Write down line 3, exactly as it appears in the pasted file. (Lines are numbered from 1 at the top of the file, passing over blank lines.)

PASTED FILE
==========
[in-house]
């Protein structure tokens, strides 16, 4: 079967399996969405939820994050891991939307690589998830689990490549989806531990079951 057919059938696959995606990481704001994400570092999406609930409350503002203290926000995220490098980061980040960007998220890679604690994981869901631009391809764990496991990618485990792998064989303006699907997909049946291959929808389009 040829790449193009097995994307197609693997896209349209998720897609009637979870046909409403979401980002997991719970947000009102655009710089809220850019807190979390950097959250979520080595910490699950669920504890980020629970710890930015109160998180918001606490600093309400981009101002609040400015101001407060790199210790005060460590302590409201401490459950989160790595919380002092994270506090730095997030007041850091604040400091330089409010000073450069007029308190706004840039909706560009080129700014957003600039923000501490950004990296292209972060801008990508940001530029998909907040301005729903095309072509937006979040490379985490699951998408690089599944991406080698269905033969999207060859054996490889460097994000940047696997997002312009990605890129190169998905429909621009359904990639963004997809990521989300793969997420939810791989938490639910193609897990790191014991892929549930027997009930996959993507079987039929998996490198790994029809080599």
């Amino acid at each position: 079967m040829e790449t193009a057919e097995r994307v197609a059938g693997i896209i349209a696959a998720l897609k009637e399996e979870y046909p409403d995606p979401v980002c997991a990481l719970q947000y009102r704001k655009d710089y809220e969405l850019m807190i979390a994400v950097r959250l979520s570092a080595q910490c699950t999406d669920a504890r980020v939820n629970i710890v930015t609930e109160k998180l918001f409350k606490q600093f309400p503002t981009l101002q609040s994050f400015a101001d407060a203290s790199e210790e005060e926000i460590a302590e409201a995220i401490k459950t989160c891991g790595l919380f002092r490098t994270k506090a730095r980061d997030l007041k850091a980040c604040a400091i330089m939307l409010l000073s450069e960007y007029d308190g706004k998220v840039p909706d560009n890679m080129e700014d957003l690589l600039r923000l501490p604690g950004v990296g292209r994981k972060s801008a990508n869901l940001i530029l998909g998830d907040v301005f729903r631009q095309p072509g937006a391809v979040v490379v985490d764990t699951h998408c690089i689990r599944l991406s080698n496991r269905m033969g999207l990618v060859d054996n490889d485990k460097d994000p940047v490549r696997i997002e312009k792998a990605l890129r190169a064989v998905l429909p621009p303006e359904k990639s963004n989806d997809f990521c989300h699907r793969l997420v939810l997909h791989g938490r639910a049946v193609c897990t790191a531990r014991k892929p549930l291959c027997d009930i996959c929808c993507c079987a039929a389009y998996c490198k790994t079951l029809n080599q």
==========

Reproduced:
């Amino acid at each position: 079967m040829e790449t193009a057919e097995r994307v197609a059938g693997i896209i349209a696959a998720l897609k009637e399996e979870y046909p409403d995606p979401v980002c997991a990481l719970q947000y009102r704001k655009d710089y809220e969405l850019m807190i979390a994400v950097r959250l979520s570092a080595q910490c699950t999406d669920a504890r980020v939820n629970i710890v930015t609930e109160k998180l918001f409350k606490q600093f309400p503002t981009l101002q609040s994050f400015a101001d407060a203290s790199e210790e005060e926000i460590a302590e409201a995220i401490k459950t989160c891991g790595l919380f002092r490098t994270k506090a730095r980061d997030l007041k850091a980040c604040a400091i330089m939307l409010l000073s450069e960007y007029d308190g706004k998220v840039p909706d560009n890679m080129e700014d957003l690589l600039r923000l501490p604690g950004v990296g292209r994981k972060s801008a990508n869901l940001i530029l998909g998830d907040v301005f729903r631009q095309p072509g937006a391809v979040v490379v985490d764990t699951h998408c690089i689990r599944l991406s080698n496991r269905m033969g999207l990618v060859d054996n490889d485990k460097d994000p940047v490549r696997i997002e312009k792998a990605l890129r190169a064989v998905l429909p621009p303006e359904k990639s963004n989806d997809f990521c989300h699907r793969l997420v939810l997909h791989g938490r639910a049946v193609c897990t790191a531990r014991k892929p549930l291959c027997d009930i996959c929808c993507c079987a039929a389009y998996c490198k790994t079951l029809n080599q």